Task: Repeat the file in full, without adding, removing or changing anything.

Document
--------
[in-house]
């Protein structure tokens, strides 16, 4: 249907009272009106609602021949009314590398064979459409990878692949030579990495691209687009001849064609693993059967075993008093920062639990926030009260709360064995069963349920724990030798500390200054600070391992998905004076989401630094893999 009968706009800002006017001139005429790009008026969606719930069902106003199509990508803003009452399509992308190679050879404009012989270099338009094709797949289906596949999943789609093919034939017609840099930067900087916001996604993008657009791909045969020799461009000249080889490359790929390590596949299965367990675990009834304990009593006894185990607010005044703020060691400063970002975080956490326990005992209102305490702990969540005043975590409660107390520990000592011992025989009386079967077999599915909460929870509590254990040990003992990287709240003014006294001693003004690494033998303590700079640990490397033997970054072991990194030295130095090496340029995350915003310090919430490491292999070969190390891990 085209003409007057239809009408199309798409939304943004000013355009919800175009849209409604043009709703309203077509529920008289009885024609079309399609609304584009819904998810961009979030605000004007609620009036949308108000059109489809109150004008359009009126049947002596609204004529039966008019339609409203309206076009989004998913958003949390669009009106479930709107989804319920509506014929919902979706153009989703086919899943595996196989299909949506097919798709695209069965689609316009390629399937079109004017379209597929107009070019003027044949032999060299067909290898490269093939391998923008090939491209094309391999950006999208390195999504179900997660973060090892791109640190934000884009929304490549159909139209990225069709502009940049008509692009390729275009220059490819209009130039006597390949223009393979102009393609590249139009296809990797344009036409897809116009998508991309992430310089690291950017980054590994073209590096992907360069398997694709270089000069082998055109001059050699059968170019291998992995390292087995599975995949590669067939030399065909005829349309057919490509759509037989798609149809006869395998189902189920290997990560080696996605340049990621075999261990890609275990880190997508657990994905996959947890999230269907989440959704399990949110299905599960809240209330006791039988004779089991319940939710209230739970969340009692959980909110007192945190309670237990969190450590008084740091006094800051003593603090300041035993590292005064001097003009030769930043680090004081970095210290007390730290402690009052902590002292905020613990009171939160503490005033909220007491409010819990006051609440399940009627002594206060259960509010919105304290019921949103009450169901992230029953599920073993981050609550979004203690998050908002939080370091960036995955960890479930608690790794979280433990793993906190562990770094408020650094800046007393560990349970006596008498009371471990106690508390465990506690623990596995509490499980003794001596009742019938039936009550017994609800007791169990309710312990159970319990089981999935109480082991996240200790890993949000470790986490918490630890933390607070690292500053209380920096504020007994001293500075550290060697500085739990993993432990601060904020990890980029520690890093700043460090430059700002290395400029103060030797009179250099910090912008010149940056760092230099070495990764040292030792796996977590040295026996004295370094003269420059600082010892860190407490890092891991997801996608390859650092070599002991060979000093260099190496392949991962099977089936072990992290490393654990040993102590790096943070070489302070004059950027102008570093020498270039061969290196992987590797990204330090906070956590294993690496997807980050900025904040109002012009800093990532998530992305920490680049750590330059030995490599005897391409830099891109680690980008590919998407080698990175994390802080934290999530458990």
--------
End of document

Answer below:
[in-house]
């Protein structure tokens, strides 16, 4: 249907009272009106609602021949009314590398064979459409990878692949030579990495691209687009001849064609693993059967075993008093920062639990926030009260709360064995069963349920724990030798500390200054600070391992998905004076989401630094893999 009968706009800002006017001139005429790009008026969606719930069902106003199509990508803003009452399509992308190679050879404009012989270099338009094709797949289906596949999943789609093919034939017609840099930067900087916001996604993008657009791909045969020799461009000249080889490359790929390590596949299965367990675990009834304990009593006894185990607010005044703020060691400063970002975080956490326990005992209102305490702990969540005043975590409660107390520990000592011992025989009386079967077999599915909460929870509590254990040990003992990287709240003014006294001693003004690494033998303590700079640990490397033997970054072991990194030295130095090496340029995350915003310090919430490491292999070969190390891990 085209003409007057239809009408199309798409939304943004000013355009919800175009849209409604043009709703309203077509529920008289009885024609079309399609609304584009819904998810961009979030605000004007609620009036949308108000059109489809109150004008359009009126049947002596609204004529039966008019339609409203309206076009989004998913958003949390669009009106479930709107989804319920509506014929919902979706153009989703086919899943595996196989299909949506097919798709695209069965689609316009390629399937079109004017379209597929107009070019003027044949032999060299067909290898490269093939391998923008090939491209094309391999950006999208390195999504179900997660973060090892791109640190934000884009929304490549159909139209990225069709502009940049008509692009390729275009220059490819209009130039006597390949223009393979102009393609590249139009296809990797344009036409897809116009998508991309992430310089690291950017980054590994073209590096992907360069398997694709270089000069082998055109001059050699059968170019291998992995390292087995599975995949590669067939030399065909005829349309057919490509759509037989798609149809006869395998189902189920290997990560080696996605340049990621075999261990890609275990880190997508657990994905996959947890999230269907989440959704399990949110299905599960809240209330006791039988004779089991319940939710209230739970969340009692959980909110007192945190309670237990969190450590008084740091006094800051003593603090300041035993590292005064001097003009030769930043680090004081970095210290007390730290402690009052902590002292905020613990009171939160503490005033909220007491409010819990006051609440399940009627002594206060259960509010919105304290019921949103009450169901992230029953599920073993981050609550979004203690998050908002939080370091960036995955960890479930608690790794979280433990793993906190562990770094408020650094800046007393560990349970006596008498009371471990106690508390465990506690623990596995509490499980003794001596009742019938039936009550017994609800007791169990309710312990159970319990089981999935109480082991996240200790890993949000470790986490918490630890933390607070690292500053209380920096504020007994001293500075550290060697500085739990993993432990601060904020990890980029520690890093700043460090430059700002290395400029103060030797009179250099910090912008010149940056760092230099070495990764040292030792796996977590040295026996004295370094003269420059600082010892860190407490890092891991997801996608390859650092070599002991060979000093260099190496392949991962099977089936072990992290490393654990040993102590790096943070070489302070004059950027102008570093020498270039061969290196992987590797990204330090906070956590294993690496997807980050900025904040109002012009800093990532998530992305920490680049750590330059030995490599005897391409830099891109680690980008590919998407080698990175994390802080934290999530458990």